Another aspect of DCH in apiculture that requires further study are the potential synergistic effects resulting from the combination of DCH and other known chemical contaminants in the hive. Previous research has shown that combined exposure to Fumagilin-B® and to tau-fluvalinate leads to an increase in tau-fluvalinate toxicity to honey bees, resulting in higher bee mortality (Johnson et al. 2013). Tau-fluvalinate was reportedly the most abundant pyrethroid found in North American apiaries in wax (98.1 % detection at a median concentration of 3595 ng g−1), pollen (88.3 % detection at a median concentration of 5860 ng g−1), and bees (83.6 % detection at a median concentration of 3595 ng g−1), according to a 2010 study (Mullin et al. 2010). The concentration of Fumagilin-B® used for the synergism study (designed to evaluate sub therapeutic concentration effects) was however only 0.78 μM (Johnson et al. 2013). which is 50 times less than the manufacturer’s prescribed therapeutic dosage of 40 μM for Fumagilin-B®, containing both fumagillin and DCH in equal amounts. This study indicated that a significant increase in toxic synergism with tau-fluvalinate can therefore be expected at the therapeutic concentration of Fumidil-B® (or Fumagilin-B®). It would be interesting to establish whether it is fumagillin or whether it is DCH that was responsible for the observed synergistic effect, since the commercially available Fumidil-B® was used in the synergism study (Johnson et al. 2013). Pyrethroids, including tau-fluvalinate, are reportedly also very stable in wax, where they can accumulate, with estimated half-lives of approximately 5 years (Bogdanov 2004). In previous reports, the half-life of DCH was observed as being approximately 1–3 years in honey under various simulated conditions examined (van den Heever et al. 2015a). DCH can therefore be expected to accumulate in wax, and also to exhibit a long half-life in this matrix, but this remains to be confirmed. The continuous usage of Fumagilin-B® (and Fumidil-B®) since almost 1950 (van den Heever et al. 2014). combined with its suspected prevalence and stability in wax, makes it highly likely that DCH will be present at elevated concentrations in this matrix. In light of this, and combined with our observations regarding the increased risk to bee mortality resulting from DCH exposure, it is important that the current analytical methodology be expanded to quantify DCH and fumagillin not only in honey, but also in other hive matrices such as in wax and perhaps in pollen. The synergistic effects of both DCH and fumagillin not only on tau-fluvalinate, but also on other frequently found chemical residues in the hive, warrants further research.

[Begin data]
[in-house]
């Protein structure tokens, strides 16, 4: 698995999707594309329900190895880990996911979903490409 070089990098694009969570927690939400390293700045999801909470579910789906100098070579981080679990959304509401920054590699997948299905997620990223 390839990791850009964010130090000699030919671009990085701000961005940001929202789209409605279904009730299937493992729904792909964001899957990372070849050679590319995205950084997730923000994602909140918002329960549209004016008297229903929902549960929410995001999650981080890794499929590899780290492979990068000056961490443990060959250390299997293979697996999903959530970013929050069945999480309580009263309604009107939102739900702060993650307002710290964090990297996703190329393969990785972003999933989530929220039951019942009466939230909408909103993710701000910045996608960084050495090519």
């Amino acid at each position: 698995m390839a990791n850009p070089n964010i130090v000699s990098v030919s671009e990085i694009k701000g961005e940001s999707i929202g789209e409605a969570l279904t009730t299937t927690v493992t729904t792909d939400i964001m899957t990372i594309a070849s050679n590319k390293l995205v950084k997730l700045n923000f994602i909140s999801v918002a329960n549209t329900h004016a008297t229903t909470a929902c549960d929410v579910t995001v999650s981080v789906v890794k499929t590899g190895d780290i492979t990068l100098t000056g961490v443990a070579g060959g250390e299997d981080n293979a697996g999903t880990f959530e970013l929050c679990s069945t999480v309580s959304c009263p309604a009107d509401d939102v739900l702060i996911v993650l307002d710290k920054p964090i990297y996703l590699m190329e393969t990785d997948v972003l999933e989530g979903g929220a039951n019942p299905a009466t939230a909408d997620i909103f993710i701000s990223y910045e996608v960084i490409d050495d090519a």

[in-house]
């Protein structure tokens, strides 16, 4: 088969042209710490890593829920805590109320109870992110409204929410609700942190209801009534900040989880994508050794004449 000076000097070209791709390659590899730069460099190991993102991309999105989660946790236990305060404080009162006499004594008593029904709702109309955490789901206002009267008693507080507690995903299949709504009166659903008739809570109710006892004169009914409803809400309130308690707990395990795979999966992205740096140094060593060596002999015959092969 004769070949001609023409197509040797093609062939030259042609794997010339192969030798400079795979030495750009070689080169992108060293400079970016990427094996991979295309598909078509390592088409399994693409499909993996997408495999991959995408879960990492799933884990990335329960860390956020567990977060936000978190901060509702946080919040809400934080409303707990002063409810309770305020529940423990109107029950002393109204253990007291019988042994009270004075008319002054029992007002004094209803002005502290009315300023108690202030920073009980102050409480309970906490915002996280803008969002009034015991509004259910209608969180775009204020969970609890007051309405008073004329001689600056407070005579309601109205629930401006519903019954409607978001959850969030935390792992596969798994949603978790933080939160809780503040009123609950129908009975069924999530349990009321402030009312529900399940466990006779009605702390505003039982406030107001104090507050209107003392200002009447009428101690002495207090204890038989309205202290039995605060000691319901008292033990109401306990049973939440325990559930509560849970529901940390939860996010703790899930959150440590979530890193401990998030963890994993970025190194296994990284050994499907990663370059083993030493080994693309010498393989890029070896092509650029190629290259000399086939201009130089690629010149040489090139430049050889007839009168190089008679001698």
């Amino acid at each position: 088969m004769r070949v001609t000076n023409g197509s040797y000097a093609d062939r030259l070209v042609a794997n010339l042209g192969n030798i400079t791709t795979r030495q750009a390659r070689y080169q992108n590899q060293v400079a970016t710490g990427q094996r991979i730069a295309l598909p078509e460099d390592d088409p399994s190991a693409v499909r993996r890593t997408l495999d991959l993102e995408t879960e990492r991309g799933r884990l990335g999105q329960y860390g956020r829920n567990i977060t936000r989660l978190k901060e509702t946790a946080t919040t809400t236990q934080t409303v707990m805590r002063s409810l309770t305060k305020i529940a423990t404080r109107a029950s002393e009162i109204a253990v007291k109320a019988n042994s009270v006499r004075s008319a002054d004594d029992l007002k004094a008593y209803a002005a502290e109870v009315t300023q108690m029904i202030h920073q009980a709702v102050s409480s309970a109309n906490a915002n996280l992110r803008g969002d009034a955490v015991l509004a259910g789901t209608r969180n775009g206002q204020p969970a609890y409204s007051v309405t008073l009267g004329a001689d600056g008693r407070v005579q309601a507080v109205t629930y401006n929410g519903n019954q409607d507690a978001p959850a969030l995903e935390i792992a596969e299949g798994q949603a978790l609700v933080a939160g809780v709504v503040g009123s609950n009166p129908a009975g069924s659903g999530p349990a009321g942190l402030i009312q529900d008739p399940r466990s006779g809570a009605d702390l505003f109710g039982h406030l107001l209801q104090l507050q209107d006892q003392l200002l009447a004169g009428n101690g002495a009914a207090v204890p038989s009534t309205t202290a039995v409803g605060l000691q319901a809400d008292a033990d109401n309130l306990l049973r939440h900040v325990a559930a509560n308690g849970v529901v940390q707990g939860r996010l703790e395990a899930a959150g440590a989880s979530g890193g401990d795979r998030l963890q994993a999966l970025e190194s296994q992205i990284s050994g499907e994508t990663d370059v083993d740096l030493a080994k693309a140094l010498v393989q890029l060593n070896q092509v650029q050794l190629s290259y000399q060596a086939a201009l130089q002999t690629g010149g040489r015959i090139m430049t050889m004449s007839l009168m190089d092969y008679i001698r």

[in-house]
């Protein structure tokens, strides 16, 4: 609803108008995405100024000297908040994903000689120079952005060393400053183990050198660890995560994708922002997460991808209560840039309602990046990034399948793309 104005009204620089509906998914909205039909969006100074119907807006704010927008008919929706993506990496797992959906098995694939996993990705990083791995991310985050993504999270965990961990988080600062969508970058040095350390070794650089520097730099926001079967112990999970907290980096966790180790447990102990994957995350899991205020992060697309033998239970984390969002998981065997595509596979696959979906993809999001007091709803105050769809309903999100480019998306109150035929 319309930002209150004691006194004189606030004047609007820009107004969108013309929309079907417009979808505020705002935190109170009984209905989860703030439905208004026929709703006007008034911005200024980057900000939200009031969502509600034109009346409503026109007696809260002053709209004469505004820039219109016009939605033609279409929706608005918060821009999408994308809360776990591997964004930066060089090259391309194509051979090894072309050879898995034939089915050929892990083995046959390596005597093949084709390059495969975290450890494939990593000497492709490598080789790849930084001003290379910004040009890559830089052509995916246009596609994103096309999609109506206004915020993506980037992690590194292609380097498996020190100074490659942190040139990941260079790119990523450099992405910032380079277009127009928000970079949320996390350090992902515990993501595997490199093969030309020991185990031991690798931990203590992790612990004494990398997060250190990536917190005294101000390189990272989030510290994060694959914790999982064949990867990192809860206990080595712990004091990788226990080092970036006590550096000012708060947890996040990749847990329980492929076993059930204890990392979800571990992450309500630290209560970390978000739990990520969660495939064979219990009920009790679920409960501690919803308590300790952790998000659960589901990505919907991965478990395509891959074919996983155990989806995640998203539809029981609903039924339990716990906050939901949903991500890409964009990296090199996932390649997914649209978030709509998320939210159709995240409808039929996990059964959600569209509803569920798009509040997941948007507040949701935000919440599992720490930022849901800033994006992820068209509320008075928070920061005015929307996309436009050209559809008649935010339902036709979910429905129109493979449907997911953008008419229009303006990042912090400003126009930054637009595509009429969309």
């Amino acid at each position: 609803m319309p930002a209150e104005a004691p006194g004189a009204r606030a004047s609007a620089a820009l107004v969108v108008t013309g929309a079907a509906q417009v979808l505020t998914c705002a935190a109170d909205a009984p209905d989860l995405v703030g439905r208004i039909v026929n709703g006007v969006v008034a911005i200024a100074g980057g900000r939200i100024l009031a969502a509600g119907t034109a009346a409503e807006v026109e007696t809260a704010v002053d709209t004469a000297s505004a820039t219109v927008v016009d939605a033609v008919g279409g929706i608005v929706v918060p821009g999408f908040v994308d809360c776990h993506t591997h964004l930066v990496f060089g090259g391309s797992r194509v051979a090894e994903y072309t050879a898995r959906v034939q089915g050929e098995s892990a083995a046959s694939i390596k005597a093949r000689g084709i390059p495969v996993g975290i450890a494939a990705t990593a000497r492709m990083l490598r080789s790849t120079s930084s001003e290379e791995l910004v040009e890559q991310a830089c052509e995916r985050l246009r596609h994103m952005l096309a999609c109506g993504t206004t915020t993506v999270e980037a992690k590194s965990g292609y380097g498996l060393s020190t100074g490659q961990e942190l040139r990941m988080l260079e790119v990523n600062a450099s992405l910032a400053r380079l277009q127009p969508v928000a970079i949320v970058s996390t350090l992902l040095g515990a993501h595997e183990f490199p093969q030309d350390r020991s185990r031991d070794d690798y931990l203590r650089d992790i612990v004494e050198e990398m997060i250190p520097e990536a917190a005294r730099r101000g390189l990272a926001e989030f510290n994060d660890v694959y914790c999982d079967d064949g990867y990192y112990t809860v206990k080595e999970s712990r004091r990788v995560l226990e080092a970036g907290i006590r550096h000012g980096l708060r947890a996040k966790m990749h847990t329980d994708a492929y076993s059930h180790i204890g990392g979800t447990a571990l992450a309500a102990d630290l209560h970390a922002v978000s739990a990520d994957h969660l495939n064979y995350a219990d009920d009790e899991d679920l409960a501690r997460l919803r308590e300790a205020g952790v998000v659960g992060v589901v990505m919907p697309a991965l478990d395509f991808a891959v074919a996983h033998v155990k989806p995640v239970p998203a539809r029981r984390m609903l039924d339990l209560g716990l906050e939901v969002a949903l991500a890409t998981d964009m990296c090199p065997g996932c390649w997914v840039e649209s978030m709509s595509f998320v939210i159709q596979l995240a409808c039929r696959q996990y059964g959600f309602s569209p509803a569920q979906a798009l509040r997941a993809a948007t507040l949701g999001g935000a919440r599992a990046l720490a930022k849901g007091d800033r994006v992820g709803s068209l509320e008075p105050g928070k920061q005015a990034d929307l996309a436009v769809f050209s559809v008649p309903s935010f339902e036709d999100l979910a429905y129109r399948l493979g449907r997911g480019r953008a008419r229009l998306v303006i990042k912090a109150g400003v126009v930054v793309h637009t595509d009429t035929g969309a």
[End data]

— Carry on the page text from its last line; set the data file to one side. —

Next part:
5 Conclusions

Evaluation of the toxicity of the DCH, which is present in a 1:1 stoichiometric ratio to fumagillin in the commercial formulations of fumagillin, showed that DCH increases bee mortality. The genotoxic and mutagenic properties of DCH, combined with its lipophilicity, could lead to its accumulation in comb wax, where it could potentially impact the development of the developing bee larvae and pupa. DCH is also a contaminant of concern in hive products, with regard to food safety and human health. The frequent detection of DCH residues in honey by LC-MS/MS, even in the absence of detectable fumagillin residues, has been previously reported (van den Heever et al. 2015b). The risk to the consumer associated with DCH residues in honey should be evaluated. DCH was also reported to be significantly more stable than fumagillin in honey (van den Heever et al. 2015a). A different formulation of fumagillin using a less toxic counter ion to form the salt would be beneficial. An example of such a counter ion could be meglumine, which is acceptable for human pharmaceutical use as a non-toxic counter ion that is used to crystallize carboxylic acid pharmaceuticals destined for human use. The use of a suitable non-toxic counter ion would eliminate DCH from the commercial fumagillin formulation and would clearly benefit bee health, as well as improve the quality of honey destined for human consumption.